Friday, June 24, 2011

Who is going to say a good word for you if you don't?

I was talking yesterday with a fried of mine who has recently hooked up with an agent who will book him for speaking engagements. And we were talking about work and publishing and he was saying, basically, that in general, and with the agent in particular, if someone sees you out promoting yourself, that makes you more attractive to them because they know that you will help them with their work. This was, of course, in the context of publishing books and my promoting my own business.

The way he framed it was very good for me, because I am not enthusiastic about self-promotion. I want my merits to be recognized by for themselves. This is, I know, naive--there is plenty of merit out there, and the question of whose attention you catch is important.

Writers who lose confidence in their own merits often can become blocked--especially when asked to promote themselves or their own ideas.

Believe in your writing!
(And if you're having trouble believing in your writing, you should contact me because I'm excellent at helping people with that problem! <- that's self-promotion right there.)

Wednesday, June 22, 2011

What I think about What I Talk About When I Talk About Running (Partial)

I just finished reading through Murakami's book this morning, and I think what might have struck me the most was just how different our experience or running is.

Murakami closes the book with following:
I dedicate this book to all the runners I've encountered on the road--Those I've passed, and those who've passed me. Without all of you, I never would have kept running.

And towards the end he says:
For a runner like me, what's really important is reaching the goal I set myself, under my own power. I give it everything I have, endure what needs enduring, and am able, in my own way, to be satisfied.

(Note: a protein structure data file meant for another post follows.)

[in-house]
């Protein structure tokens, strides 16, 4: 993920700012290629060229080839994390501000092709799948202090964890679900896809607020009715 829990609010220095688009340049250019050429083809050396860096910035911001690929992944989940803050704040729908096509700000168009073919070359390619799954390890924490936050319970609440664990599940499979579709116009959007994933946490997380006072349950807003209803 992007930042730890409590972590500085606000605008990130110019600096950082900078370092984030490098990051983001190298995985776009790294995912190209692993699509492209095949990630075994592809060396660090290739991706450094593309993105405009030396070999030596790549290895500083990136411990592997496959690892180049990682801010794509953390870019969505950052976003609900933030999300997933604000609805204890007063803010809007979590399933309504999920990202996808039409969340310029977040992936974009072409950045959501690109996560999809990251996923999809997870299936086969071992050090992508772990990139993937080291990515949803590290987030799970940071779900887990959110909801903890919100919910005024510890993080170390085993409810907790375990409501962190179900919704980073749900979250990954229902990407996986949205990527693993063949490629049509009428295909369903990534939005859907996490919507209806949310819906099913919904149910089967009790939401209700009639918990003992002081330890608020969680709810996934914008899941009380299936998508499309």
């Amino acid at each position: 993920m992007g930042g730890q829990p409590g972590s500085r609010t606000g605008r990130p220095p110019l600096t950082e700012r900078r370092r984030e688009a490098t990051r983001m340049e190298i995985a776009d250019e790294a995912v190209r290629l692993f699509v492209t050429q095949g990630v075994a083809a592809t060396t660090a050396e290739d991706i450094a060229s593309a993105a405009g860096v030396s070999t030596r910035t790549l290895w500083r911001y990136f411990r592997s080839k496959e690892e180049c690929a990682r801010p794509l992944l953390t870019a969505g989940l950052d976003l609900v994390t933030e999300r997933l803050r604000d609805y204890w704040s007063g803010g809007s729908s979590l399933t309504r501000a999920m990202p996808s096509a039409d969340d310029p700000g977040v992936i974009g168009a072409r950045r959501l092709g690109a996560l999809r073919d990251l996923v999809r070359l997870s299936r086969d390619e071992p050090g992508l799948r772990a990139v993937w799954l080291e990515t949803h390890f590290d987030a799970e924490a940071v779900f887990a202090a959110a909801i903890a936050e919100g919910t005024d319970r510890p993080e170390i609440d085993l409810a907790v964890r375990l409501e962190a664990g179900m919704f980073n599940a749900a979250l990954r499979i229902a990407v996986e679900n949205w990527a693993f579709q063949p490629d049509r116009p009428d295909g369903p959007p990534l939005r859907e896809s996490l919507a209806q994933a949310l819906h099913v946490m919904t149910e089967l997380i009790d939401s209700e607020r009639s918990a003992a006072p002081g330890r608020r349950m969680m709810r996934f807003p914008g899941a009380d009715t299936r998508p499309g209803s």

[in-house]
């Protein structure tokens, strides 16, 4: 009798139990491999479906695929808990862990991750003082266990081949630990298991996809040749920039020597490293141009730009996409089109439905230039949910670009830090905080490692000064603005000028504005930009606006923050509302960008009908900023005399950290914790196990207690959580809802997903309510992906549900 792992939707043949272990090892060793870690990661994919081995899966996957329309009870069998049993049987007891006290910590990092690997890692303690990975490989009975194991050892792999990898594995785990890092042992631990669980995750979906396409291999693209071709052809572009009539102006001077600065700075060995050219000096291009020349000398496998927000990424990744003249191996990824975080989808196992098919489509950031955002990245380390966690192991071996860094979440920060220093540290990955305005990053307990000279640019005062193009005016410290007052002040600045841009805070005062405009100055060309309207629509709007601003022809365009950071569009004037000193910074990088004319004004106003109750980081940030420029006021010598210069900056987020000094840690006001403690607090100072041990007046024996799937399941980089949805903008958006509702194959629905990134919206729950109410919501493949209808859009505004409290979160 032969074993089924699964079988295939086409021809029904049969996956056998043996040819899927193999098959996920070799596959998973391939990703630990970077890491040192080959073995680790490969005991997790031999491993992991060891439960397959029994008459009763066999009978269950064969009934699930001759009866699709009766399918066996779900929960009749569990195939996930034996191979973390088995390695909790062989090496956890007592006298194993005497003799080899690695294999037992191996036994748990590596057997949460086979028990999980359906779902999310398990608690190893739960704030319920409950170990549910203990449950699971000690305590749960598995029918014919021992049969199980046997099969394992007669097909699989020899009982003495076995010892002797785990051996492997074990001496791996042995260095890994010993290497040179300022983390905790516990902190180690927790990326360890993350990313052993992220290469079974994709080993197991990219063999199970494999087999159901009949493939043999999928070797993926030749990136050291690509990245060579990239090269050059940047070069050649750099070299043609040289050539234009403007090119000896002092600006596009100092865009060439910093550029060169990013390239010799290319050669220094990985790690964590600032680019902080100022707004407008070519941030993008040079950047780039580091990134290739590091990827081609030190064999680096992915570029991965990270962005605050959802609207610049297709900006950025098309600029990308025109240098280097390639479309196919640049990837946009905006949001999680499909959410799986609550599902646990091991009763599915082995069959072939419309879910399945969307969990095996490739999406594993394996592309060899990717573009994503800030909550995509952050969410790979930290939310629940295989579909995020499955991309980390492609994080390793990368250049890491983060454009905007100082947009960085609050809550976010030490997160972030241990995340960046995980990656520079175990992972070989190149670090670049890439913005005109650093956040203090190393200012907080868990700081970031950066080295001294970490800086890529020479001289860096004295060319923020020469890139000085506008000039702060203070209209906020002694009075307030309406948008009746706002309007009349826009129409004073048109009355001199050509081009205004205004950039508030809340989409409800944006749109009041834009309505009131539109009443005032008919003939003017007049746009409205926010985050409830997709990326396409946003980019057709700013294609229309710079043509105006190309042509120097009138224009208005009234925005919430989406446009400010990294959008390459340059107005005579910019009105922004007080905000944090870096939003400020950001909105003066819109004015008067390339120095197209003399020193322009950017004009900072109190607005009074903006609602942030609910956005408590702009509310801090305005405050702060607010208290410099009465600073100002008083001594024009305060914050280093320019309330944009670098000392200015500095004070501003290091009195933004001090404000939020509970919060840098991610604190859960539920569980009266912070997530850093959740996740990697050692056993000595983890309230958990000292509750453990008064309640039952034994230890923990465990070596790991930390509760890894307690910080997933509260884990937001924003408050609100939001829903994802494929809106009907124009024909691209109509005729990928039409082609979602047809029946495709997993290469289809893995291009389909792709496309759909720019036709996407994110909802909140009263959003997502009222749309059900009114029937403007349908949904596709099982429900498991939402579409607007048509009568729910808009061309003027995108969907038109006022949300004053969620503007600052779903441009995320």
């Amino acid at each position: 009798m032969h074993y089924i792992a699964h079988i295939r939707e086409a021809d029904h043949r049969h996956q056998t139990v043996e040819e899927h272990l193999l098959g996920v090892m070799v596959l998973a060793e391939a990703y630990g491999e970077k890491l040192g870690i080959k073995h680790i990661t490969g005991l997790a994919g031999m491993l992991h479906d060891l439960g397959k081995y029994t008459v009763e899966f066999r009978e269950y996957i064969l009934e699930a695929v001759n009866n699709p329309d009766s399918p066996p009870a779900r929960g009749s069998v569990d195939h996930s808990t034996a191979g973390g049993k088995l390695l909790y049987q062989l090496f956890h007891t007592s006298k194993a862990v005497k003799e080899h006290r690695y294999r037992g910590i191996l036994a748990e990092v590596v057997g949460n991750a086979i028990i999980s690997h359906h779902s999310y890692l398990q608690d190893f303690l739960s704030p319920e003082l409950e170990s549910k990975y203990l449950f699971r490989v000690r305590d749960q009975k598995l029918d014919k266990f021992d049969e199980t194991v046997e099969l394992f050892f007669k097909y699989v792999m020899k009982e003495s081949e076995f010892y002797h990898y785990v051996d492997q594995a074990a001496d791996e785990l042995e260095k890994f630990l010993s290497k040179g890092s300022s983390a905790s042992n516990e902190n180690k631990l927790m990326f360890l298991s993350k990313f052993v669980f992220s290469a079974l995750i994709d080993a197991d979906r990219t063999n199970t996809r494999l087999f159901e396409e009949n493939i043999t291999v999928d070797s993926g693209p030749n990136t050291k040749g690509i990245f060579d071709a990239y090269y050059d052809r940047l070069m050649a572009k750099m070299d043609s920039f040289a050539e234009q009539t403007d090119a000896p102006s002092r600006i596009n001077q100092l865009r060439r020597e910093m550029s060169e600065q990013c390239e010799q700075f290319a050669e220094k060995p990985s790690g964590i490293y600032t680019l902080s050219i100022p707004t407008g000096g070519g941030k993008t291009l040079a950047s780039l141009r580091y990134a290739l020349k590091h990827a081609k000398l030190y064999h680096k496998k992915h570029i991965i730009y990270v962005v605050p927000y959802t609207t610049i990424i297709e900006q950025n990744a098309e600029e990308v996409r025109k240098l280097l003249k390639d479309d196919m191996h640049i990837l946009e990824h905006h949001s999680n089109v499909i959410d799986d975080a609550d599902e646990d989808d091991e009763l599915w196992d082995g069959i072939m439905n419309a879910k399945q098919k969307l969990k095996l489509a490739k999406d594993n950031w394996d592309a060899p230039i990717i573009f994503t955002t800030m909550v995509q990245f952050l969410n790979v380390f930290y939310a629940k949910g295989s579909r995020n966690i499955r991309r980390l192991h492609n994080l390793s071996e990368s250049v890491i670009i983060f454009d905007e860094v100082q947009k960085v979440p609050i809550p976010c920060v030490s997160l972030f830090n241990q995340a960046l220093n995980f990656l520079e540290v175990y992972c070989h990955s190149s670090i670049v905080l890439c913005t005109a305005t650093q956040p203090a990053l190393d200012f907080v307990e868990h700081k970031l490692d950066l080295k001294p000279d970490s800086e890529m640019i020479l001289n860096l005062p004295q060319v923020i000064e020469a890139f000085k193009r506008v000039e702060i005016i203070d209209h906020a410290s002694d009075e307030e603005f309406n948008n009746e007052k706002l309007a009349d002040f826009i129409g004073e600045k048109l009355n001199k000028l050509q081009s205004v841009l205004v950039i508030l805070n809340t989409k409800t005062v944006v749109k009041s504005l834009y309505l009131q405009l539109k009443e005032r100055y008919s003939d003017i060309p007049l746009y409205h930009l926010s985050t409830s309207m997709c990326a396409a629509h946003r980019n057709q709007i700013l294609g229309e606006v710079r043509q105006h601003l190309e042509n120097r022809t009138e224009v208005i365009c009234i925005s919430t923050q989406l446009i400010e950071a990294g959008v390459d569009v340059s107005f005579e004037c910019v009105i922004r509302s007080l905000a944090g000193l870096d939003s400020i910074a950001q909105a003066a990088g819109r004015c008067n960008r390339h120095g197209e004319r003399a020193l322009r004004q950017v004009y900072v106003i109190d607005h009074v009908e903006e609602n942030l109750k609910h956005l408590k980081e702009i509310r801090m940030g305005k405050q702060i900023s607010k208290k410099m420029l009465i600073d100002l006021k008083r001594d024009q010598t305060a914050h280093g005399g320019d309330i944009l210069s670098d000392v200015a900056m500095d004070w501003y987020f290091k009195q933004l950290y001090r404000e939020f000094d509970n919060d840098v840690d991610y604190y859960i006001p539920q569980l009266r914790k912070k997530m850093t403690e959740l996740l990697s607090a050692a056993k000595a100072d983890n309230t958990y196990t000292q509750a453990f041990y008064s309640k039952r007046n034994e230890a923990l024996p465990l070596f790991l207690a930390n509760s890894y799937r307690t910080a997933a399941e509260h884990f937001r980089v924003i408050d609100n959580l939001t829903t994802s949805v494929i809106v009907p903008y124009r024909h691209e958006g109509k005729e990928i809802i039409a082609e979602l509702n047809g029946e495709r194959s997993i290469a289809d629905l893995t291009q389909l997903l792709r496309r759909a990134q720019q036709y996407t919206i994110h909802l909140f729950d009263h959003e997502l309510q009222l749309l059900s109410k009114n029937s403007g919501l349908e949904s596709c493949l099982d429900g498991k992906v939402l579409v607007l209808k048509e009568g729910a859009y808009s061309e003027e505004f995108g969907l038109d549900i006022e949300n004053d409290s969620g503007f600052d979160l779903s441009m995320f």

These are, to me, alien ways of thinking about running. In my title to this post, I made a point of saying that these are only partial thoughts--I dare say Murakami may have only presented some of his ideas; some ideas, probably, were edited out as not helpful to the book as a whole. I make this point partially to acknowledge that Murakami might have other motivations than those he states here. But these two motivations have nothing to do with why I run. Really, really nothing.

Murakami, of course, runs races every year; he runs marathons every year. He runs every day. I've run in three (of about 7, 8 and 10 miles), and won't run in another race until the friend who got me to go to those, tries to get me to go to another--but my friend is doing ultramarathoning now, and I'm not interested in 50k races. My friend ran in a 100-mile race--a trail run, no less--last year (he made it something like 70 or 80 miles before he injured himself and had to quit). A 10-mile trail run sounds nice, but I'll pass on the century. And all things being equal, I'd rather run alone than in a crowd, so who needs a race?

I run for the joy of it. I run because--though there are some difficulties to enjoy--the center of the activity is the pure physical pleasure of the body working right. And the meditative nature. And--when I get off the city streets and into the the parks in the Berkeley hills--I'm out of the city, running on trails bordered by scrub (a lot of invasive broom, also native sages, poppies, grasses), or sheltered by the redwood-bay-oak woods in the canyons here.